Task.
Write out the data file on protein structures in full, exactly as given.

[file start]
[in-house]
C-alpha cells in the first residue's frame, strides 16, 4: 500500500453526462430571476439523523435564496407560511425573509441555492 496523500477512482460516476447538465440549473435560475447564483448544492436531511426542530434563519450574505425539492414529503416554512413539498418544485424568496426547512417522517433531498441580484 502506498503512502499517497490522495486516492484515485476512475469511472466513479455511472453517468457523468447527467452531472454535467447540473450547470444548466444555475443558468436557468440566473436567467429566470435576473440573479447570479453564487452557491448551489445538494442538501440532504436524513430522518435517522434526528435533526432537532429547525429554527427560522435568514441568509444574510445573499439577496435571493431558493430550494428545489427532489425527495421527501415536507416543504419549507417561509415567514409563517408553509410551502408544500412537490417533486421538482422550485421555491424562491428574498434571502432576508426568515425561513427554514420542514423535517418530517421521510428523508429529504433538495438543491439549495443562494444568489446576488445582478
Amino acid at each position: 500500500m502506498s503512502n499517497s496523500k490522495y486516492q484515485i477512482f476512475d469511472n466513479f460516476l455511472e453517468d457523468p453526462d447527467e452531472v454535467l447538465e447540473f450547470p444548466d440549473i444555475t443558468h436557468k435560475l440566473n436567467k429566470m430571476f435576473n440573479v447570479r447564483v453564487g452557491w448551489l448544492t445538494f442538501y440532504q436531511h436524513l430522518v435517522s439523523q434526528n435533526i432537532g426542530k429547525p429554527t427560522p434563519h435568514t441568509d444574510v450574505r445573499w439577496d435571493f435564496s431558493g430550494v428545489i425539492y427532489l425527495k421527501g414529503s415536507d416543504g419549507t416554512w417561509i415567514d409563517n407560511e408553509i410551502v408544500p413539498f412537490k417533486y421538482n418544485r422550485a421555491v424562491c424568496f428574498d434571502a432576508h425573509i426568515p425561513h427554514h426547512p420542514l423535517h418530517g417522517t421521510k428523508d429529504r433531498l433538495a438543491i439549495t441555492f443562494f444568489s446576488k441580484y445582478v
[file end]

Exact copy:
[in-house]
C-alpha cells in the first residue's frame, strides 16, 4: 500500500453526462430571476439523523435564496407560511425573509441555492 496523500477512482460516476447538465440549473435560475447564483448544492436531511426542530434563519450574505425539492414529503416554512413539498418544485424568496426547512417522517433531498441580484 502506498503512502499517497490522495486516492484515485476512475469511472466513479455511472453517468457523468447527467452531472454535467447540473450547470444548466444555475443558468436557468440566473436567467429566470435576473440573479447570479453564487452557491448551489445538494442538501440532504436524513430522518435517522434526528435533526432537532429547525429554527427560522435568514441568509444574510445573499439577496435571493431558493430550494428545489427532489425527495421527501415536507416543504419549507417561509415567514409563517408553509410551502408544500412537490417533486421538482422550485421555491424562491428574498434571502432576508426568515425561513427554514420542514423535517418530517421521510428523508429529504433538495438543491439549495443562494444568489446576488445582478
Amino acid at each position: 500500500m502506498s503512502n499517497s496523500k490522495y486516492q484515485i477512482f476512475d469511472n466513479f460516476l455511472e453517468d457523468p453526462d447527467e452531472v454535467l447538465e447540473f450547470p444548466d440549473i444555475t443558468h436557468k435560475l440566473n436567467k429566470m430571476f435576473n440573479v447570479r447564483v453564487g452557491w448551489l448544492t445538494f442538501y440532504q436531511h436524513l430522518v435517522s439523523q434526528n435533526i432537532g426542530k429547525p429554527t427560522p434563519h435568514t441568509d444574510v450574505r445573499w439577496d435571493f435564496s431558493g430550494v428545489i425539492y427532489l425527495k421527501g414529503s415536507d416543504g419549507t416554512w417561509i415567514d409563517n407560511e408553509i410551502v408544500p413539498f412537490k417533486y421538482n418544485r422550485a421555491v424562491c424568496f428574498d434571502a432576508h425573509i426568515p425561513h427554514h426547512p420542514l423535517h418530517g417522517t421521510k428523508d429529504r433531498l433538495a438543491i439549495t441555492f443562494f444568489s446576488k441580484y445582478v